I feel the same way about the pre-vaccine days of natural immunity. Immunity from future infection is a great outcome for someone who just dealt with a serious, or maybe not-so-serious illness. Yet I consider the sometimes weaker, but still largely effective immunity that comes from vaccines to be preferable to natural infection. I agree with Andrew Lazarus, the graphs, like the strep graph above, aren't the best indicators of what's going on without thorough investigation. That goes for the pro-vax side, too. Just because a graph shows a "vaccine introduced" point and a rapid decline, doesn't necessarily make the case. All this other info (hygiene, antibiotics, etc) is very necessary. The problem I have is with the implied assumption that no epidemiologist has considered any other factors besides vaccine leading to declines, which seems to be the basis of many anti-vax arguments. Many of these other factors that are thrown out there have been considered and haven't been significantly linked to population-level declines in disease in the way vaccines (and antibiotics, and to a lesser extent, handwashing) have.

 

Like, what would you say accounts for the decline in scarlet fever cases, Mirzam? Breastfeeding? I can't find the origin of the strep part of this discussion, so I'm clueless as to what that graph is supposed to represent also, other than the obvious decline, all by itself.

 

I've mentioned the theory that better sanitation actually caused the big Polio epidemics in the US on these forums before.  Can't remember if anyone responded or refuted it.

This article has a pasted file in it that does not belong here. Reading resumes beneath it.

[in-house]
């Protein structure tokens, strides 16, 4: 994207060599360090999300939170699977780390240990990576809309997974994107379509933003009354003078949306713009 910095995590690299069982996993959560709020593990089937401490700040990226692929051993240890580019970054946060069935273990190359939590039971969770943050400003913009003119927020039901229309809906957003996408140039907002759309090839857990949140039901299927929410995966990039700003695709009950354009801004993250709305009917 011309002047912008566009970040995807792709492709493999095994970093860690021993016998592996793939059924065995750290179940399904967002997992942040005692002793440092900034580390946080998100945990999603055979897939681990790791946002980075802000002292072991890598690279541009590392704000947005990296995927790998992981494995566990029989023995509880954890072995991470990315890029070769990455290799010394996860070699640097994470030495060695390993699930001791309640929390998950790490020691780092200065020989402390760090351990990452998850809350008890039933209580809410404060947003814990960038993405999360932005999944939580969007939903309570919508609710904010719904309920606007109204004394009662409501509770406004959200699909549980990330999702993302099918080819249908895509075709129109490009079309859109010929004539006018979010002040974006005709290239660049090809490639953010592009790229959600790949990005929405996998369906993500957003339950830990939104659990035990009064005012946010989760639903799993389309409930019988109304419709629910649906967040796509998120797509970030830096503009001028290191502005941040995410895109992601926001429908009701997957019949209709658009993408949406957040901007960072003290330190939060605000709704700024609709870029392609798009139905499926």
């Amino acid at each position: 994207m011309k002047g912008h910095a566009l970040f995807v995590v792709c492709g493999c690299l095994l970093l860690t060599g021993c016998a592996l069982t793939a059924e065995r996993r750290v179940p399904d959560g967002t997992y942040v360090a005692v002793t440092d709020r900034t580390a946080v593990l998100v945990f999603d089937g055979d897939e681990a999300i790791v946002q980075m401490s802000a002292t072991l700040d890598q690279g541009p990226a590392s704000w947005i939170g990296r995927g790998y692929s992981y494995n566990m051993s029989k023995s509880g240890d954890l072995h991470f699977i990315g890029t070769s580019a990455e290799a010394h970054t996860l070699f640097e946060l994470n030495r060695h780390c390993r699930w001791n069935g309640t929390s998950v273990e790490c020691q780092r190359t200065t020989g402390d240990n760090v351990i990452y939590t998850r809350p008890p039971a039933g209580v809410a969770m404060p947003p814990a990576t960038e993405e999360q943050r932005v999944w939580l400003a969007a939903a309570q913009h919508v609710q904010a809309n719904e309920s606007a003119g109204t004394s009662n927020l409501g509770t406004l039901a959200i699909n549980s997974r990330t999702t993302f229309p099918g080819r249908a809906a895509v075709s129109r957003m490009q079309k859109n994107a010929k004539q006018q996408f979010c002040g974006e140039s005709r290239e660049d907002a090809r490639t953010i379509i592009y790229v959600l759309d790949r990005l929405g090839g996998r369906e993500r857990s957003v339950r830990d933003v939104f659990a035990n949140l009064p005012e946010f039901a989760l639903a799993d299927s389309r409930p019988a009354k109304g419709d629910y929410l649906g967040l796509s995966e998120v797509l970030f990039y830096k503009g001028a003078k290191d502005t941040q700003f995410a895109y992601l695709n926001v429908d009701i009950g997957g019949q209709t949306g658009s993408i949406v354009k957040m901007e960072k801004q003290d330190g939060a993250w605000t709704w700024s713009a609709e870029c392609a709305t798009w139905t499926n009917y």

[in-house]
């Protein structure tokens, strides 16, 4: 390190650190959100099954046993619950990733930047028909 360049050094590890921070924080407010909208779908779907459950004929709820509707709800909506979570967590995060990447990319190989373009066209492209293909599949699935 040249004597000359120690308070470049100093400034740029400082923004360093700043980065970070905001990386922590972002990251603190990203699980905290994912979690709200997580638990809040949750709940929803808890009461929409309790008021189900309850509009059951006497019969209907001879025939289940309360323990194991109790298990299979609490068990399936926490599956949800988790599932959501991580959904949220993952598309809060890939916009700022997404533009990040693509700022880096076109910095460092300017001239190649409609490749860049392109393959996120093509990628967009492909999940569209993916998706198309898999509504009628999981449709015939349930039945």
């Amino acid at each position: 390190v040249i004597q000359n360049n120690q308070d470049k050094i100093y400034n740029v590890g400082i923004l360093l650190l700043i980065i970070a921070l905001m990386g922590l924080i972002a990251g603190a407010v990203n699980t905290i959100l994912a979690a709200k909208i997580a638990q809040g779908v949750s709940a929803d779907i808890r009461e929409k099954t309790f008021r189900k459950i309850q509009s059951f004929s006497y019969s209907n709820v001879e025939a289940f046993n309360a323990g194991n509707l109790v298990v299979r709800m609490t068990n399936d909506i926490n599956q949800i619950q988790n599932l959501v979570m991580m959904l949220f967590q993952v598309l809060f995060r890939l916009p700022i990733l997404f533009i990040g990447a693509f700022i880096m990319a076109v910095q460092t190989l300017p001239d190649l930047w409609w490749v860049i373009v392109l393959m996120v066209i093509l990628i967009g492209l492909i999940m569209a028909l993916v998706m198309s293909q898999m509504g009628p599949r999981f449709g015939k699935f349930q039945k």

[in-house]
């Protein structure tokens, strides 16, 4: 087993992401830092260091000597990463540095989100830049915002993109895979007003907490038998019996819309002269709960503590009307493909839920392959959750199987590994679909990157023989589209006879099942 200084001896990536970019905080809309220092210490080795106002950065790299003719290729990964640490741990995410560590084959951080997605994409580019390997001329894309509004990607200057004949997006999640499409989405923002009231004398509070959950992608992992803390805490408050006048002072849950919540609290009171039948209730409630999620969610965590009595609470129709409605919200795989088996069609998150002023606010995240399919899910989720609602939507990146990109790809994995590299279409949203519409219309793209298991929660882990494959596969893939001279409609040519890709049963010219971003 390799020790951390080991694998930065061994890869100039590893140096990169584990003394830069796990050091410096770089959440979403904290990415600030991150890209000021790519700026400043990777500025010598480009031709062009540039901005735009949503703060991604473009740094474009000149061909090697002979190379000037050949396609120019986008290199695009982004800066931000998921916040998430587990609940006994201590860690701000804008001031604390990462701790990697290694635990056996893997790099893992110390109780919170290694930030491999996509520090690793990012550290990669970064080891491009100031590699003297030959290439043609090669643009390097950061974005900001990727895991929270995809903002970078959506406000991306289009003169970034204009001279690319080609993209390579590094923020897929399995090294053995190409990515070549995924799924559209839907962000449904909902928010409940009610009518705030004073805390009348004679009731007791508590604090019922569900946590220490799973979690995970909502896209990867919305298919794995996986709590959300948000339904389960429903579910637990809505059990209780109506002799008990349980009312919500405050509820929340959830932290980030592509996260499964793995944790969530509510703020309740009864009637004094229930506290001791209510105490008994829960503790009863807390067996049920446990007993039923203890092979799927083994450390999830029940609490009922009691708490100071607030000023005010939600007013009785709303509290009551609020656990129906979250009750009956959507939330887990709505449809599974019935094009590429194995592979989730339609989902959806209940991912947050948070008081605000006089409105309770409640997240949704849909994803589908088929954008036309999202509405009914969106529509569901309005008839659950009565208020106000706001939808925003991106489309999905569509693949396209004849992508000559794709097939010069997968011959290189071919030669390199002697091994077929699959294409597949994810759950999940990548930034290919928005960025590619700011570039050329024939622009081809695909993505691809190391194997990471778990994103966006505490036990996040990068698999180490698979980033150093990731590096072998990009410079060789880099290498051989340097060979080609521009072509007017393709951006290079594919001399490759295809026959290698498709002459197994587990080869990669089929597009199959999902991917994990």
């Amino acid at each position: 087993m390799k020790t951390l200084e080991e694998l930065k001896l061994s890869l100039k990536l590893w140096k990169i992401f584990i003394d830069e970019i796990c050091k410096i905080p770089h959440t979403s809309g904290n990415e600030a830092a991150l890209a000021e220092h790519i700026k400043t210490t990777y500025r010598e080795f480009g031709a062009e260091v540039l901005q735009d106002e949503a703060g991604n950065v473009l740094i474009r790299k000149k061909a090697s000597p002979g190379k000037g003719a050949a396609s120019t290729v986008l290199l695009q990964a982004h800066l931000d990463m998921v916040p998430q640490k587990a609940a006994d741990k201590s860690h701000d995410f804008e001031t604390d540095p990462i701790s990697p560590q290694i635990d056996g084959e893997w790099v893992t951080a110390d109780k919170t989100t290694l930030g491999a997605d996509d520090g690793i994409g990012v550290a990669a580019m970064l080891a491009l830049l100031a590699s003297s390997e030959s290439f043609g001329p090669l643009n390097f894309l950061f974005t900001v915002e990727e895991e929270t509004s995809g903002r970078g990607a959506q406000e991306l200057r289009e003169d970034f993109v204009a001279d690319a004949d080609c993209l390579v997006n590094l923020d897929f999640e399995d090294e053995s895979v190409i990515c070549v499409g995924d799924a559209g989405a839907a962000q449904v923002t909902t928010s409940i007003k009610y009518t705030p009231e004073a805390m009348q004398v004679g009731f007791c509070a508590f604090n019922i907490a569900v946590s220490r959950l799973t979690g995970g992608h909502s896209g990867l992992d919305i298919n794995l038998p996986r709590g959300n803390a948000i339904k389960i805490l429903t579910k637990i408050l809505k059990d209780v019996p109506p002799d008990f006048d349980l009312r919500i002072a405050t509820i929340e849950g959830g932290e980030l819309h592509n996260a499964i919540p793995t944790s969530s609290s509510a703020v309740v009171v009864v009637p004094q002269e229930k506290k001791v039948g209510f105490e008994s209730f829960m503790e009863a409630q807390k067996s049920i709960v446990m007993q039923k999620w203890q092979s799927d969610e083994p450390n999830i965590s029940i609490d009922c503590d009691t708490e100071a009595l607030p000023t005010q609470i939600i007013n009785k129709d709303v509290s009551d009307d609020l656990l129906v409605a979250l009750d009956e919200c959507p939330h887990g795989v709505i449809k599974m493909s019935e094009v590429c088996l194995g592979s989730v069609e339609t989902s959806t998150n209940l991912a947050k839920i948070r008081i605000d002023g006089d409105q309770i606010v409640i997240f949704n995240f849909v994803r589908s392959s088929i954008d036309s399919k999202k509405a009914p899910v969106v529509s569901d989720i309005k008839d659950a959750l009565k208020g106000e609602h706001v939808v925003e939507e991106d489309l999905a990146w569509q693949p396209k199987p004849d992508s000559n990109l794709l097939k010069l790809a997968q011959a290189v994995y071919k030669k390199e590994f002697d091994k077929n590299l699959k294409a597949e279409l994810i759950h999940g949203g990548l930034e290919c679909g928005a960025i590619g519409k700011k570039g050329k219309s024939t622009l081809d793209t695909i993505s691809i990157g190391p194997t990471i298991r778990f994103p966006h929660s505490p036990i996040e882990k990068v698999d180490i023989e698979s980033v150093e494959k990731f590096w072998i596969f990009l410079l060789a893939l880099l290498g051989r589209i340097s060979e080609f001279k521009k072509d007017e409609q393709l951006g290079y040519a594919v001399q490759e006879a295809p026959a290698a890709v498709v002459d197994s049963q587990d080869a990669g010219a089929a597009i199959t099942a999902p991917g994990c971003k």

From the WHO "It is thought that improvements in community sanitation, including provision of sewage disposal system and clean water supplies, led to fewer opportunities for infection among infants and young children.  Exposure to wild polio virus was therefore delayed until late childhood or adult life."   http://whqlibdoc.who.int/hq/1993/WHO_EPI_GEN_93.16_mod6.pdf?ua=1 

 

Interesting stuff, and I agree with your assessment:  "I don't think that necessarily warrants a return to the glorious days of sewage-contaminated water, though." 

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#263 of 292 Old 03-25-2014, 11:28 AM
 
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Your biggest challenge seems to be in your constant and demeaning use of the phrase anti-vaxx and anti-vaxxers.  The implication that someone balks at any and all forms of mainstream medical opting for voodoo witchcraft is just plain rude.  I'm pretty sure I can speak for a large majority of us NON-vaxxers on here in that we do not shun vaccines and are not anti-medical.  We've simply experienced first hand these "rare" adverse reactions with ourselves or our children or have just come to a different conclusion in our decision to no vaccinate.  It is, after all, a personal choice, and no, we do not consult crystal balls in coming to this decision.